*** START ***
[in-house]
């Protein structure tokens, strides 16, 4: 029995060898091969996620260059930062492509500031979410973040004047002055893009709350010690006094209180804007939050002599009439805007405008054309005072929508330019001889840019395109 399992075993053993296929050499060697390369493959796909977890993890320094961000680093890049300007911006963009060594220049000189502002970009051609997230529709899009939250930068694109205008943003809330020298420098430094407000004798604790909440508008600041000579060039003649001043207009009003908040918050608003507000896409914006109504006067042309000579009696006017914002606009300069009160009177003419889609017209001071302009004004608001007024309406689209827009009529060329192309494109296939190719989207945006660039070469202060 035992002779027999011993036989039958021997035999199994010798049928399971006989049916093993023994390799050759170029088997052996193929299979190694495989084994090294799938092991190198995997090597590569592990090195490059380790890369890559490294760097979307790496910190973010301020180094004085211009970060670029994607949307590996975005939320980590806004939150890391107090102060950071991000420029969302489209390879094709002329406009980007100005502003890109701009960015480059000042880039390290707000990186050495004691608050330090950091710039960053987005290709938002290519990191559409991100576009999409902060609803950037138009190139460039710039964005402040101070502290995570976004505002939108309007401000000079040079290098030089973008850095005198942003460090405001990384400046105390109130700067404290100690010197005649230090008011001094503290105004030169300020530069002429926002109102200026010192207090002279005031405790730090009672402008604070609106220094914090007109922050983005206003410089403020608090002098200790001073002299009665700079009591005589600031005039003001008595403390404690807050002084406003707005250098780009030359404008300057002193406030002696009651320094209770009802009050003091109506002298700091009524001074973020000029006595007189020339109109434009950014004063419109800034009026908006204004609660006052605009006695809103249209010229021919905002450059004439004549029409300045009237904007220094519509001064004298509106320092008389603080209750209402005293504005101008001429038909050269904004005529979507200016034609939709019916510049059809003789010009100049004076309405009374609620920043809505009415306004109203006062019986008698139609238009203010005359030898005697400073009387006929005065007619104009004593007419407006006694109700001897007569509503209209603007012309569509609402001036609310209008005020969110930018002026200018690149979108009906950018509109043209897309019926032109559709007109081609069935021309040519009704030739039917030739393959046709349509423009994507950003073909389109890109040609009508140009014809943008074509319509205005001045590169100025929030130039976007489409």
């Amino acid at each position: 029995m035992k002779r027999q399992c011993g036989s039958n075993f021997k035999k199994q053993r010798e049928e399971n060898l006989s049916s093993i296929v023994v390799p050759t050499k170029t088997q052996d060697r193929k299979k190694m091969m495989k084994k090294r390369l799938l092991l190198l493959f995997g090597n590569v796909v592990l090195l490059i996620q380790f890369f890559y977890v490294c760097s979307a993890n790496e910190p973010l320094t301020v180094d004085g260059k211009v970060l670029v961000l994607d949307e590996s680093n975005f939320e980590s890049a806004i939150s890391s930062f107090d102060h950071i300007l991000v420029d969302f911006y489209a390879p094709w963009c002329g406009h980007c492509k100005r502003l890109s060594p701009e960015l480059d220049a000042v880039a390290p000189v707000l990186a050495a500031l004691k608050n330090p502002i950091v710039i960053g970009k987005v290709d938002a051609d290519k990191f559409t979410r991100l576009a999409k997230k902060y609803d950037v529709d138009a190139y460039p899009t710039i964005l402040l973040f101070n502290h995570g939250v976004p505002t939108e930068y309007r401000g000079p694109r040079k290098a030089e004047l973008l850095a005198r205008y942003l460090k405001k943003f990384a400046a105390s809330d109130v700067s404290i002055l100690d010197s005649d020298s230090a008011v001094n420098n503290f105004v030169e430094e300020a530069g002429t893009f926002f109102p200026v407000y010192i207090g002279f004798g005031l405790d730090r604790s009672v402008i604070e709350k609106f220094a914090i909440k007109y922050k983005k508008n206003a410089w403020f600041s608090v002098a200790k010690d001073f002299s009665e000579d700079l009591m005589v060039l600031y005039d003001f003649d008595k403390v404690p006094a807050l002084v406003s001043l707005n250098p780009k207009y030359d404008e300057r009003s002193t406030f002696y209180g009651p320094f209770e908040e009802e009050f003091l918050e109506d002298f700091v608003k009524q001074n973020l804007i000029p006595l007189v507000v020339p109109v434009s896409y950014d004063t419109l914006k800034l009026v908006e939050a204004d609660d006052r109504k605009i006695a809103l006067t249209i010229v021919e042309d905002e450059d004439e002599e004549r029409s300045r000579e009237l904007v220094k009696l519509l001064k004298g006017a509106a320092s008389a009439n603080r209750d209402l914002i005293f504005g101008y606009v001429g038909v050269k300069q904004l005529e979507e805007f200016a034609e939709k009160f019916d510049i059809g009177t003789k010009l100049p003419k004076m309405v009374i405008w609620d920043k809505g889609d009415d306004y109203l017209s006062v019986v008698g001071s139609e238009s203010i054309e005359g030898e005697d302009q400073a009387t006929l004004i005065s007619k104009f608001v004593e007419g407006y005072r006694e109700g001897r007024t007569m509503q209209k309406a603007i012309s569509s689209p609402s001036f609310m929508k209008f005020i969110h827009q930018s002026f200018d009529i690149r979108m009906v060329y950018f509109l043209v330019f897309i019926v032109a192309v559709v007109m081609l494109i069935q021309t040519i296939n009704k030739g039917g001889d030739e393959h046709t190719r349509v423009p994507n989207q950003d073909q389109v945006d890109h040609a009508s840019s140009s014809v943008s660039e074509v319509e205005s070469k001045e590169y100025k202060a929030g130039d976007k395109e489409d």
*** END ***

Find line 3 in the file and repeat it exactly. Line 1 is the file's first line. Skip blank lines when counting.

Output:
């Amino acid at each position: 029995m035992k002779r027999q399992c011993g036989s039958n075993f021997k035999k199994q053993r010798e049928e399971n060898l006989s049916s093993i296929v023994v390799p050759t050499k170029t088997q052996d060697r193929k299979k190694m091969m495989k084994k090294r390369l799938l092991l190198l493959f995997g090597n590569v796909v592990l090195l490059i996620q380790f890369f890559y977890v490294c760097s979307a993890n790496e910190p973010l320094t301020v180094d004085g260059k211009v970060l670029v961000l994607d949307e590996s680093n975005f939320e980590s890049a806004i939150s890391s930062f107090d102060h950071i300007l991000v420029d969302f911006y489209a390879p094709w963009c002329g406009h980007c492509k100005r502003l890109s060594p701009e960015l480059d220049a000042v880039a390290p000189v707000l990186a050495a500031l004691k608050n330090p502002i950091v710039i960053g970009k987005v290709d938002a051609d290519k990191f559409t979410r991100l576009a999409k997230k902060y609803d950037v529709d138009a190139y460039p899009t710039i964005l402040l973040f101070n502290h995570g939250v976004p505002t939108e930068y309007r401000g000079p694109r040079k290098a030089e004047l973008l850095a005198r205008y942003l460090k405001k943003f990384a400046a105390s809330d109130v700067s404290i002055l100690d010197s005649d020298s230090a008011v001094n420098n503290f105004v030169e430094e300020a530069g002429t893009f926002f109102p200026v407000y010192i207090g002279f004798g005031l405790d730090r604790s009672v402008i604070e709350k609106f220094a914090i909440k007109y922050k983005k508008n206003a410089w403020f600041s608090v002098a200790k010690d001073f002299s009665e000579d700079l009591m005589v060039l600031y005039d003001f003649d008595k403390v404690p006094a807050l002084v406003s001043l707005n250098p780009k207009y030359d404008e300057r009003s002193t406030f002696y209180g009651p320094f209770e908040e009802e009050f003091l918050e109506d002298f700091v608003k009524q001074n973020l804007i000029p006595l007189v507000v020339p109109v434009s896409y950014d004063t419109l914006k800034l009026v908006e939050a204004d609660d006052r109504k605009i006695a809103l006067t249209i010229v021919e042309d905002e450059d004439e002599e004549r029409s300045r000579e009237l904007v220094k009696l519509l001064k004298g006017a509106a320092s008389a009439n603080r209750d209402l914002i005293f504005g101008y606009v001429g038909v050269k300069q904004l005529e979507e805007f200016a034609e939709k009160f019916d510049i059809g009177t003789k010009l100049p003419k004076m309405v009374i405008w609620d920043k809505g889609d009415d306004y109203l017209s006062v019986v008698g001071s139609e238009s203010i054309e005359g030898e005697d302009q400073a009387t006929l004004i005065s007619k104009f608001v004593e007419g407006y005072r006694e109700g001897r007024t007569m509503q209209k309406a603007i012309s569509s689209p609402s001036f609310m929508k209008f005020i969110h827009q930018s002026f200018d009529i690149r979108m009906v060329y950018f509109l043209v330019f897309i019926v032109a192309v559709v007109m081609l494109i069935q021309t040519i296939n009704k030739g039917g001889d030739e393959h046709t190719r349509v423009p994507n989207q950003d073909q389109v945006d890109h040609a009508s840019s140009s014809v943008s660039e074509v319509e205005s070469k001045e590169y100025k202060a929030g130039d976007k395109e489409d």